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Phylogenetic Analyses of Glycosyl Hydrolase Family 6 Genes in Tunicates: Possible Horizontal Transfer.

ABSTRACT: Horizontal gene transfer (HGT) is the movement of genetic material between different species. Although HGT is less frequent in eukaryotes than in bacteria, several instances of HGT have apparently shaped animal evolution. One well-known example is the tunicate cellulose synthase gene, CesA, in which a gene, probably transferred from bacteria, greatly impacted tunicate evolution. A Glycosyl Hydrolase Family 6 (GH6) hydrolase-like domain exists at the C-terminus of tunicate CesA, but not in cellulose synthases of other organisms. The recent discovery of another GH6 hydrolase-like gene (GH6-1) in tunicate genomes further raises the question of how tunicates acquired GH6. To examine the probable origin of these genes, we analyzed the phylogenetic relationship of GH6 proteins in tunicates and other organisms. Our analyses show that tunicate GH6s, the GH6-1 gene, and the GH6 part of the CesA gene, form two independent, monophyletic gene groups. We also compared their sequence signatures and exon splice sites. All tunicate species examined have shared splice sites in GH6-containing genes, implying ancient intron acquisitions. It is likely that the tunicate CesA and GH6-1 genes existed in the common ancestor of all extant tunicates.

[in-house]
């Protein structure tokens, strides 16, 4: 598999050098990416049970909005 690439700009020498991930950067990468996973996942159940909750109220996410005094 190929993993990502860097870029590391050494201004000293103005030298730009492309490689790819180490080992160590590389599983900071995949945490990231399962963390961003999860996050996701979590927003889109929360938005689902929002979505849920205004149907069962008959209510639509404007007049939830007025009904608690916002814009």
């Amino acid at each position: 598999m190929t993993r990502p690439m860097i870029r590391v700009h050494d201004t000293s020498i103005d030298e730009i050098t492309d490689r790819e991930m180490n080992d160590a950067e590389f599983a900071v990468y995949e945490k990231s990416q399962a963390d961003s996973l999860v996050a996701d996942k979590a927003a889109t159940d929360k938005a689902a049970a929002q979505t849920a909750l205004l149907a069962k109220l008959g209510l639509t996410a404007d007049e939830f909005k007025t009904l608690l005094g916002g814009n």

PROVIDER: S-EPMC7464555 | BioStudies | 2020-01-01

REPOSITORIES: biostudies

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